Andrew does that all the time.¬† And I think he surprises me most because he’s not nearly as…. uuuhhh… vocal as Jake is.¬† Jake will just verbally slap me in the face and say, “Shit, I didn’t even go to school and I know more than you.” And I smile.¬† And nod my head.¬† Because he’s right.

But this blog post really isn’t supposed to compare my own way of teaching my children to any other mode of education.¬† This is not intended to convince anyone of anything.¬† Or to spit hatred toward formal education.¬† Or any of that.¬† Because I don’t hate formal education.¬† I just chose not to pursue that for my children.¬† The purpose of this blog post is simply advice.¬† I have had a lot of people over the years, and even more lately, ask me about homeschooling.¬† They ask for advice, where to look for curriculum, how to start, all of those things.¬† So here goes.

First, check out HSLDA.  The Homeschooling Legal Defense Association.  There, you will find the homeschooling laws and governing bodies for your state.

For North Carolina, it is The Department of Nonpublic Education.

Go to those websites.¬† Read, read, and read.¬† Follow the law.¬† Do the things you are supposed to do.¬† Some states have more lenient laws than other states.¬† But know that no matter where you live, you aren’t just going to fall off the grid.¬† You are answerable to someone.¬† Like it or not.

Second thing.¬† And this paragraph is most important.¬† Decide on how you want to teach, or not teach, your children.¬† Decide on a curriculum.¬† And then….. realize that this will change with the wind.¬† At any given moment.¬† Anytime.¬† All the time.¬† You are going to start homeschooling just like a kid on the first day of school.¬† Brand new backpack, brand new Lisa Frank pencils and pencil box.¬† Brand new Trapper Keeper.¬† Brand new clothes and shoes.¬† Everything smells new and exciting.¬† And by the time Christmas break comes around, you’re ready to stick an ice pick in your ear.¬† Homeschooling is no different.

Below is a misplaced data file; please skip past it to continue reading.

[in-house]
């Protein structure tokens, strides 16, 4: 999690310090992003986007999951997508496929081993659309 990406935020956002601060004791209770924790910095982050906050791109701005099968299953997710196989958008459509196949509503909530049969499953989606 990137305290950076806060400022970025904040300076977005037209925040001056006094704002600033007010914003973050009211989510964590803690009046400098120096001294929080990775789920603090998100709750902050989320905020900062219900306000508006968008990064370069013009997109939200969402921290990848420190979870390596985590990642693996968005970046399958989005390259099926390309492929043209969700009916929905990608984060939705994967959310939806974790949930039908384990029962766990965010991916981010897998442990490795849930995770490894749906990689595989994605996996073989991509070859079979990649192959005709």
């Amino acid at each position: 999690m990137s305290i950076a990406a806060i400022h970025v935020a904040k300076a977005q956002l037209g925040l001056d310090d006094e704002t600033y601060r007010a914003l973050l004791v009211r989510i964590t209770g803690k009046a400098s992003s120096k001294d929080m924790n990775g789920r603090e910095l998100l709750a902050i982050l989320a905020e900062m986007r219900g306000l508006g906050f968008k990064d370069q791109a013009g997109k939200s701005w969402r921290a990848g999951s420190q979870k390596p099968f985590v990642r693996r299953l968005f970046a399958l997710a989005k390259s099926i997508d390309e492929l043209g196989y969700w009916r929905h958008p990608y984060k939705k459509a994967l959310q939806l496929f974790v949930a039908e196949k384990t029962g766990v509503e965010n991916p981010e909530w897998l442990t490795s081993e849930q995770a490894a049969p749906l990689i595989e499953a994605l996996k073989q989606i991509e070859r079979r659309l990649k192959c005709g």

Some homeschooling moms have the perfect personality for this.  They love charts.  They love being organized.  They love playing school.  They make a goal and keep it.  They dig in with both feet and barrel through it with guns blazing.

And then, there is you.¬† You are going to hate yourself.¬† Your charts will get lost beneath the electric bill and accidentally thrown in the trash.¬† You will have conversations with other parents about what their kids are learning in school, and will immediately be absolutely certain that your children are mentally retarded and it’s all your fault.¬† You will assume all of this means you were not cut out to be a homeschooling parent.¬† And you will assume that your only choice is to relent and run to your nearest principal’s office.¬† At this point, many parents quit.¬† Those are the parents who say, “Yeah, we tried it for a while, but it just wasn’t for us.”¬† If you choose to do that, there is no shame in it.¬† You do what you think is right for your child.¬† Full stop.

If you choose to stick with it, I will say this.¬† Don’t do what I did.¬† Don’t beat yourself up.¬† Have faith.¬† And that is coming from someone who barely believes in oxygen because she can’t see it.¬† Have faith.¬† Have faith in yourself.¬† But more than that, have faith in your child.¬† If you believe in him or her, they will feel it.¬† If you truly believe they are smart, it will rub off on them.¬† If you value your child as a human being, if you ask their opinions and mean it, if you have conversations with them about real-world topics, you are telling them that you believe they are smart enough to keep up, and then, they will go make themselves smart enough to keep up.¬† See how that works?

Along with faith, be real.¬† Be real in front of your children.¬† Have faults, and talk about them.¬† Fuck up, and apologize.¬† Relate to them with real-life stories.¬† And listen to theirs.¬† What does any of that have to do with homeschooling?¬† Because you are making yourself more than a parent.¬† You are making yourself a human being they respect.¬† If they respect you- not as an authority figure, but as a human being- they will listen to you.¬† They will hear you.¬† They will consider your words, allow your words space in their brains.¬† They will know that you might not always have an answer, and if you don’t, you’ll find one, and then you’ll show them where you found it, and now they magically know how to find answers for themselves.